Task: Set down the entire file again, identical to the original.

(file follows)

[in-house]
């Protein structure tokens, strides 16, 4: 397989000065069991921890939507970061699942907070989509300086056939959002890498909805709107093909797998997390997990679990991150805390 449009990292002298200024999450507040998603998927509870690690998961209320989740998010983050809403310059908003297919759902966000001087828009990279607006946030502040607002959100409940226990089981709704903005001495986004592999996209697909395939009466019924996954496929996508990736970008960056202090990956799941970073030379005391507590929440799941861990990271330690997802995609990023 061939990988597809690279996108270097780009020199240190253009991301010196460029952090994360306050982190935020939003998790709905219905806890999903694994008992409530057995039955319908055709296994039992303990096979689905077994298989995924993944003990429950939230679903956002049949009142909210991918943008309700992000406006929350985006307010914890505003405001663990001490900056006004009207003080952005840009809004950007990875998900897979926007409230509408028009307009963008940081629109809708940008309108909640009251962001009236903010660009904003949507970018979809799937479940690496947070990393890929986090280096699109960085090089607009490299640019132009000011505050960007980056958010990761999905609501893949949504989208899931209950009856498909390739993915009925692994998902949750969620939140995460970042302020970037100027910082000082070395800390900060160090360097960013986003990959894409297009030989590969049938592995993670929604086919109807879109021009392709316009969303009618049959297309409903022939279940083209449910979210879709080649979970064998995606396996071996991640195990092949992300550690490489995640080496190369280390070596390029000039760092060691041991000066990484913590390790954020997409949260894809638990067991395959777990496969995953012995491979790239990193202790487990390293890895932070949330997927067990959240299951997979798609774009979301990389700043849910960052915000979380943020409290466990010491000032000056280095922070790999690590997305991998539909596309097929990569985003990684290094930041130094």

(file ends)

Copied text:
[in-house]
């Protein structure tokens, strides 16, 4: 397989000065069991921890939507970061699942907070989509300086056939959002890498909805709107093909797998997390997990679990991150805390 449009990292002298200024999450507040998603998927509870690690998961209320989740998010983050809403310059908003297919759902966000001087828009990279607006946030502040607002959100409940226990089981709704903005001495986004592999996209697909395939009466019924996954496929996508990736970008960056202090990956799941970073030379005391507590929440799941861990990271330690997802995609990023 061939990988597809690279996108270097780009020199240190253009991301010196460029952090994360306050982190935020939003998790709905219905806890999903694994008992409530057995039955319908055709296994039992303990096979689905077994298989995924993944003990429950939230679903956002049949009142909210991918943008309700992000406006929350985006307010914890505003405001663990001490900056006004009207003080952005840009809004950007990875998900897979926007409230509408028009307009963008940081629109809708940008309108909640009251962001009236903010660009904003949507970018979809799937479940690496947070990393890929986090280096699109960085090089607009490299640019132009000011505050960007980056958010990761999905609501893949949504989208899931209950009856498909390739993915009925692994998902949750969620939140995460970042302020970037100027910082000082070395800390900060160090360097960013986003990959894409297009030989590969049938592995993670929604086919109807879109021009392709316009969303009618049959297309409903022939279940083209449910979210879709080649979970064998995606396996071996991640195990092949992300550690490489995640080496190369280390070596390029000039760092060691041991000066990484913590390790954020997409949260894809638990067991395959777990496969995953012995491979790239990193202790487990390293890895932070949330997927067990959240299951997979798609774009979301990389700043849910960052915000979380943020409290466990010491000032000056280095922070790999690590997305991998539909596309097929990569985003990684290094930041130094």